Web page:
Time short on PacMed lease
Wright Runstad's 99-year lease on the landmark PacMed Center could end Saturday if back rent isn't paid.
Seattle Times business reporter
The quasi-public agency that owns the Beacon Hill landmark popularly known as the PacMed Center is set to terminate Wright Runstad's 99-year lease on the mostly empty tower in the next few days unless the Seattle developer pays about $380,000 in back rent.
The quarterly payment was due in early June. Wright Runstad's lease, negotiated in 1998, will end Saturday unless the firm pays up by the close of business Friday, said Rosemary Aragon, executive director of the Pacific Hospital Preservation & Development Authority (PDA).
The timetable is spelled out in the lease, she said, but the PDA's board also has scheduled a vote Thursday on a termination resolution.
It should be pro forma, Aragon said: "Our board knows pretty well what the situation is."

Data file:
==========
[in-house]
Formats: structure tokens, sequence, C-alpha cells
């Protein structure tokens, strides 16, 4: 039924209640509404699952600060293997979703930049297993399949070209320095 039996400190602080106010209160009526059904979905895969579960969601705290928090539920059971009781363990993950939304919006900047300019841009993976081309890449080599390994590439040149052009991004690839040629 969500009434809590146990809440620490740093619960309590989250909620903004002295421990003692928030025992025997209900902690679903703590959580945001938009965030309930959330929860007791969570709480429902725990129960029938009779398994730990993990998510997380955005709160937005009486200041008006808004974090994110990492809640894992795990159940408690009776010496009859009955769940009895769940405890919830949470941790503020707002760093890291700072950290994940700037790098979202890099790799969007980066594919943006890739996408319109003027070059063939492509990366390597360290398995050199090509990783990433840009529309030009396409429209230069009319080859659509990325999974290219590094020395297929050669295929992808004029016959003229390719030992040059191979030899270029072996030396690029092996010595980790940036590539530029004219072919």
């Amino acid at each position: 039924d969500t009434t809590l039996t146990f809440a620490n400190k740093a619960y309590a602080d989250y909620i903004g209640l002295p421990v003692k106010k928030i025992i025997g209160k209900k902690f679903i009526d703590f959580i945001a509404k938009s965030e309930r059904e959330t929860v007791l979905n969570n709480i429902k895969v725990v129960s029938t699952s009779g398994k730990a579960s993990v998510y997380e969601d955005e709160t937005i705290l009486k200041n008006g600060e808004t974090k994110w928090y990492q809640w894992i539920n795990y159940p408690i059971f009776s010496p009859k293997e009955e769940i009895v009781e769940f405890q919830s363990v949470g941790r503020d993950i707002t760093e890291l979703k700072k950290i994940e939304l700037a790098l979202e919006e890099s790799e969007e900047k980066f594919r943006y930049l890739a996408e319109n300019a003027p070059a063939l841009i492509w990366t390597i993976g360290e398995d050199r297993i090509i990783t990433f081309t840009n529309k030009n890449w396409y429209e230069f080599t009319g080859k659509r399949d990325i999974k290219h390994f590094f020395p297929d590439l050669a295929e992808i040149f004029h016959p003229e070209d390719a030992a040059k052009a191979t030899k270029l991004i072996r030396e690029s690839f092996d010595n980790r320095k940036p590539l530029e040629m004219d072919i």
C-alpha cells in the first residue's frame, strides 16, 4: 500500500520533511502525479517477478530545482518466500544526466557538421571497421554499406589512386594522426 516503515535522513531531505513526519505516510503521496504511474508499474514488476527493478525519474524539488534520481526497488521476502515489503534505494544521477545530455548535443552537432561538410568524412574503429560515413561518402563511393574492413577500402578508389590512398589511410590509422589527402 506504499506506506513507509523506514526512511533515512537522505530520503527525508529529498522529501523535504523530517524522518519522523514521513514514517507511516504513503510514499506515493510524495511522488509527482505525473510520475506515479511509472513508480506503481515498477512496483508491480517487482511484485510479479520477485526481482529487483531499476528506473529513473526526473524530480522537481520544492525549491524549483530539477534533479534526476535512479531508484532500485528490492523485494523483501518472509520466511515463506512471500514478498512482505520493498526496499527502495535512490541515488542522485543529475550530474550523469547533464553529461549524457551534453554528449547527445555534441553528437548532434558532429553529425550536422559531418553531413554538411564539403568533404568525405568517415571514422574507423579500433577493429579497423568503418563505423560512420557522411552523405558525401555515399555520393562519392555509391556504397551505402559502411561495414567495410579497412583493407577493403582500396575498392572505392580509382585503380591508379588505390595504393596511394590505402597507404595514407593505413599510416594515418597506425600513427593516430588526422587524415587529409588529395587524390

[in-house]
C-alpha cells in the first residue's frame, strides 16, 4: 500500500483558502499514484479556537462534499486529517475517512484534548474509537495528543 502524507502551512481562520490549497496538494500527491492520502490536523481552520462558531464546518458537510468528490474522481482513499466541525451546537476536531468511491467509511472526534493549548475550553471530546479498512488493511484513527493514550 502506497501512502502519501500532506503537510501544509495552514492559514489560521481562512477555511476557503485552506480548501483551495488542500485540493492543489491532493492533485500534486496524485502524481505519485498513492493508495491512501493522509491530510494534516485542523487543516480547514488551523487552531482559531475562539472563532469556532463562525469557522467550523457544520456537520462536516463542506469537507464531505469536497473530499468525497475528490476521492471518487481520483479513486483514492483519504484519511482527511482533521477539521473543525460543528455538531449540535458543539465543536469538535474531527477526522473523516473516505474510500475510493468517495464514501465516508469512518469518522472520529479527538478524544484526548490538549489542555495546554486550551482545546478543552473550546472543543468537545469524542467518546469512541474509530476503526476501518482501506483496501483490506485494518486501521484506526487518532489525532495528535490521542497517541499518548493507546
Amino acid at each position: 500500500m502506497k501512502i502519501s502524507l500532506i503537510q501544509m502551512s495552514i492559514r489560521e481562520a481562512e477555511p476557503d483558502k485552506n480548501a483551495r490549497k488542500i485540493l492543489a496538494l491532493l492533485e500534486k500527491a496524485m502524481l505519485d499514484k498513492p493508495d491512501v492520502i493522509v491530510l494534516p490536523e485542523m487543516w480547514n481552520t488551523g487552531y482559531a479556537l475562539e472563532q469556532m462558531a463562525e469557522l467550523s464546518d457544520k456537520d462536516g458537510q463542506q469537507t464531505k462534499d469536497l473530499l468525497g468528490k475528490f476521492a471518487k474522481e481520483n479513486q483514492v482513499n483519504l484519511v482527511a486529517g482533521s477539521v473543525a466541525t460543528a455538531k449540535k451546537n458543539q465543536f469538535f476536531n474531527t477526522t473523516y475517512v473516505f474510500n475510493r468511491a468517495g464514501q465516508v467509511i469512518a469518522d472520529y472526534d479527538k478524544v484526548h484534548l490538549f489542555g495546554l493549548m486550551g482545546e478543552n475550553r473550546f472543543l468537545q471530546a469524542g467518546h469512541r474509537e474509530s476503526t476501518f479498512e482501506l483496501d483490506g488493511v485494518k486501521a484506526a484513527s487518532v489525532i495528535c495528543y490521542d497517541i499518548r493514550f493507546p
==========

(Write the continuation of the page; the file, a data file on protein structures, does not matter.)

A Wright Runstad spokesman declined to comment.
The company subleased most of the 16-story brick tower in 1999 to Amazon.com for 12 years. The giant online retailer departed for South Lake Union last year, leaving Wright Runstad with no revenue to pay the PDA or lenders who provided $23 million in 2000 to turn the former hospital into an office building.
The developer still owed more than $20 million on that loan when it stopped making payments a year ago. The nonperforming mortgage was sold at a steep discount last month in an online auction, but both the price and the buyer's identity remain a mystery.
That new note-holder could take over the lease after Wright Runstad's rights are terminated, Aragon said -- the contract gives that entity an additional 30 days to pay the overdue rent. But the note-holder hasn't identified itself to the PDA, Aragon said, and the authority has no clue about its intentions.
One possibility: The new mortgage-holder, who presumably bought the note for pennies on the dollar, could sublease the tower to new tenants and charge lower rents than Wright Runstad, whose debt-service payments topped $181,000 a month.
While Wright Runstad has defaulted on its lease on the tower, Aragon said the company remains current on a second long-term lease on the north parking lot, where up to three office buildings could be built
The PDA, a nonprofit, uses lease revenues to fund access to health care for the uninsured and underinsured.
Eric Pryne: email@example.com or 206-464-2231